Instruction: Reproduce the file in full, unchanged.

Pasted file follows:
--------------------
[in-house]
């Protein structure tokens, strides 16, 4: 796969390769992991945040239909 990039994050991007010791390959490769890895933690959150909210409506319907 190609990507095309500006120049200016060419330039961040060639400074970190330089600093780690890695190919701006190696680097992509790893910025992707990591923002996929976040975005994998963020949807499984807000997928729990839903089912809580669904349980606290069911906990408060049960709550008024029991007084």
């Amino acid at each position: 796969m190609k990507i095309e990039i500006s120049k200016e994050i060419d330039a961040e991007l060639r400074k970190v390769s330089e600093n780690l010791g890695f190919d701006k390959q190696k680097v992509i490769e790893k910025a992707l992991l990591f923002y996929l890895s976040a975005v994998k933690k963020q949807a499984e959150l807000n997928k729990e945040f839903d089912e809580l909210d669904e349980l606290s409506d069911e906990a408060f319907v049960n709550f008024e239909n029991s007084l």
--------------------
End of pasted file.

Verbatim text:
[in-house]
């Protein structure tokens, strides 16, 4: 796969390769992991945040239909 990039994050991007010791390959490769890895933690959150909210409506319907 190609990507095309500006120049200016060419330039961040060639400074970190330089600093780690890695190919701006190696680097992509790893910025992707990591923002996929976040975005994998963020949807499984807000997928729990839903089912809580669904349980606290069911906990408060049960709550008024029991007084």
């Amino acid at each position: 796969m190609k990507i095309e990039i500006s120049k200016e994050i060419d330039a961040e991007l060639r400074k970190v390769s330089e600093n780690l010791g890695f190919d701006k390959q190696k680097v992509i490769e790893k910025a992707l992991l990591f923002y996929l890895s976040a975005v994998k933690k963020q949807a499984e959150l807000n997928k729990e945040f839903d089912e809580l909210d669904e349980l606290s409506d069911e906990a408060f319907v049960n709550f008024e239909n029991s007084l």